A buck can start spraying at two months or less old. Their musky smell comes from their scent glands and comes in mainly at the start of their first breeding season. Some bucks' smell will fade when they are out of rut, but they always smell strongly when 'in rut' during the breeding season. A buck will normally lose almost all of his smell when wethered, but even our wethers sometimes try to spray themselves so the older a buck is wethered, the more buckish he will probably remain. A buck kid wethered at six-eight months isn't too buckish to act like a wether, but will still be a bit more 'bucky' than a wether who was wethered at several days/weeks old. There are quite a few posts on here about wethering bucks, so if you do a search you will probably find a lot more info.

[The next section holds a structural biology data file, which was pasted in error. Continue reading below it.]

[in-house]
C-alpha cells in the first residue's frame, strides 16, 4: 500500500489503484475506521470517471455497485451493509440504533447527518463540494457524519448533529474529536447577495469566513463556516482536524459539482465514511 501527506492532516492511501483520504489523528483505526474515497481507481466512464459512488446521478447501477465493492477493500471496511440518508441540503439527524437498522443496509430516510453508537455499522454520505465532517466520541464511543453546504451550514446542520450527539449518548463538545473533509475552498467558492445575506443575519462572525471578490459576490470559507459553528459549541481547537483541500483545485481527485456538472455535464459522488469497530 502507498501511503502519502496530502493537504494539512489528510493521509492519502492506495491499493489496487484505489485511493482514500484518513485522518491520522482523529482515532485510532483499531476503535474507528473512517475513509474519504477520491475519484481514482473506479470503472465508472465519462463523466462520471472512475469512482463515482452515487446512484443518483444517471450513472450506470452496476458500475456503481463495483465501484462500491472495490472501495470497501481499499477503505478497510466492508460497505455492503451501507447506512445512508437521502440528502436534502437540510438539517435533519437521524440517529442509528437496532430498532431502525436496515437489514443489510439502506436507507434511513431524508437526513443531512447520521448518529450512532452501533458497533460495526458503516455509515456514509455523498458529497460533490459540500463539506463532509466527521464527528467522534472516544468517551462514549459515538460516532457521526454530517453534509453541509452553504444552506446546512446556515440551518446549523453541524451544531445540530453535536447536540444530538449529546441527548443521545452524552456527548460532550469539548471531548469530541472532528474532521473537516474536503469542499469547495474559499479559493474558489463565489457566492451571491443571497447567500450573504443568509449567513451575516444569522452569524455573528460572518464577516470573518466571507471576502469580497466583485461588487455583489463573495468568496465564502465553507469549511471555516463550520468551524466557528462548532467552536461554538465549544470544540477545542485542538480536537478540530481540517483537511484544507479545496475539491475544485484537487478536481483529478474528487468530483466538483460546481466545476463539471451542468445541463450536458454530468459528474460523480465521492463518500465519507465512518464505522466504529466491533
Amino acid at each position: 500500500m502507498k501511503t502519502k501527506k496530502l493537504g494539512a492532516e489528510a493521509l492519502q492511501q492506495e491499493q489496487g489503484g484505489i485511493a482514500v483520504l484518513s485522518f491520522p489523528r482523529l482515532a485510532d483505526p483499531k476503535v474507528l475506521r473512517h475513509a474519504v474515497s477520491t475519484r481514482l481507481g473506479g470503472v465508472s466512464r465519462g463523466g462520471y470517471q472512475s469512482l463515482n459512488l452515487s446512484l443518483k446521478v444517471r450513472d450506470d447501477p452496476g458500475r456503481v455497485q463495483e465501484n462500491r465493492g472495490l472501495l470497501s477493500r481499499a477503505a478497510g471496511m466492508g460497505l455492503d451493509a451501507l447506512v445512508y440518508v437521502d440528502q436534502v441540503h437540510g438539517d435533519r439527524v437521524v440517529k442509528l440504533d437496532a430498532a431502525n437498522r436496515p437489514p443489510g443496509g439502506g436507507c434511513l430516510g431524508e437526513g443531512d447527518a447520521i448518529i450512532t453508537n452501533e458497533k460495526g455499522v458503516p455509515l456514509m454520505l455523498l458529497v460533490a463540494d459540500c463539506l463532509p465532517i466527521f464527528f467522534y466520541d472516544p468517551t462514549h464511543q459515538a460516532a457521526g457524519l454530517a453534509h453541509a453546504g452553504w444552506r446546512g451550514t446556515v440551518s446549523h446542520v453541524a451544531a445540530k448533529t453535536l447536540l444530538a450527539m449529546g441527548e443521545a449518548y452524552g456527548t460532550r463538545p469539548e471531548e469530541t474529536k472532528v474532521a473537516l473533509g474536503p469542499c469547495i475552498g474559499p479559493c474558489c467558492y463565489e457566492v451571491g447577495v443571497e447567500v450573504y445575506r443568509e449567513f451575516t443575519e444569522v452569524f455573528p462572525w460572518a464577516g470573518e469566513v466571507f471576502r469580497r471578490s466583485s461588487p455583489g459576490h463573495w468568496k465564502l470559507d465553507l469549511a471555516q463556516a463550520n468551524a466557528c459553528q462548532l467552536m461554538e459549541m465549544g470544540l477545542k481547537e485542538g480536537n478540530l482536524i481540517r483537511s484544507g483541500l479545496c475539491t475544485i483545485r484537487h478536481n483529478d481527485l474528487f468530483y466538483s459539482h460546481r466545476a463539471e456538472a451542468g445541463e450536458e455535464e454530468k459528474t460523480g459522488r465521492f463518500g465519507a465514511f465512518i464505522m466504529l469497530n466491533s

I kept two early 2010 buck kids intact through the 2010 rut season neither acted bucky that fall. This summer I wethered one of them. The other while a bit obnoxious (mounting behavior that I see often in even very young bucks) hasn't started to get real bucky, IOW hasn't started perfuming himself up for the girls. My two 2011 buck kids aren't either. I will likely wait until spring to wether them.
I have a 2009 angora buck and this (the 3rd rut he's been through) is the first rut he's acting bucky, peeing on himself and smelling very aromatic!
I wethered my 5 year old angora buck last fall just before the rut and he failed to get all smelly for the girls.
My limited experience is that neutering them later doesn't have much, if any, of a long term effect on how bucky they smell.